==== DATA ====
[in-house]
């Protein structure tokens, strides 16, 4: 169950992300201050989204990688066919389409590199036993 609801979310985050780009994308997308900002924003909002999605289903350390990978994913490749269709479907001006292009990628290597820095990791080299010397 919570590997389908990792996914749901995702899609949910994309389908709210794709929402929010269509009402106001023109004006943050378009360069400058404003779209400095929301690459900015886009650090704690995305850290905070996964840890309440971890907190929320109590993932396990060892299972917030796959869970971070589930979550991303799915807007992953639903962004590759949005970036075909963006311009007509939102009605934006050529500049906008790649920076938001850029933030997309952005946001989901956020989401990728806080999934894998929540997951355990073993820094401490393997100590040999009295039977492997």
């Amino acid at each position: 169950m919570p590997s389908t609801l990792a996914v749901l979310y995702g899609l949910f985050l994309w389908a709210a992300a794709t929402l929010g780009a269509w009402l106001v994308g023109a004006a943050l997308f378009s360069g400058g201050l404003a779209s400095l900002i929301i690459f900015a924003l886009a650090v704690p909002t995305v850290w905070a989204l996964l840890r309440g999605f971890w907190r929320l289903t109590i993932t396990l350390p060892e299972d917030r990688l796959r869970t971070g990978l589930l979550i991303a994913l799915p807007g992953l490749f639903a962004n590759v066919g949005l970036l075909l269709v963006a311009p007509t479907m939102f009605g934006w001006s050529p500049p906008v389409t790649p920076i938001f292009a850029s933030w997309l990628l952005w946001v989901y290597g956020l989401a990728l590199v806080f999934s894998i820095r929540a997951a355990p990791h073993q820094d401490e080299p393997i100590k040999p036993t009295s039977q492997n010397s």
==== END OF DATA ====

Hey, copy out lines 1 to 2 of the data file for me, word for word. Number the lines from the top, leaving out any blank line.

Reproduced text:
[in-house]
């Protein structure tokens, strides 16, 4: 169950992300201050989204990688066919389409590199036993 609801979310985050780009994308997308900002924003909002999605289903350390990978994913490749269709479907001006292009990628290597820095990791080299010397 919570590997389908990792996914749901995702899609949910994309389908709210794709929402929010269509009402106001023109004006943050378009360069400058404003779209400095929301690459900015886009650090704690995305850290905070996964840890309440971890907190929320109590993932396990060892299972917030796959869970971070589930979550991303799915807007992953639903962004590759949005970036075909963006311009007509939102009605934006050529500049906008790649920076938001850029933030997309952005946001989901956020989401990728806080999934894998929540997951355990073993820094401490393997100590040999009295039977492997």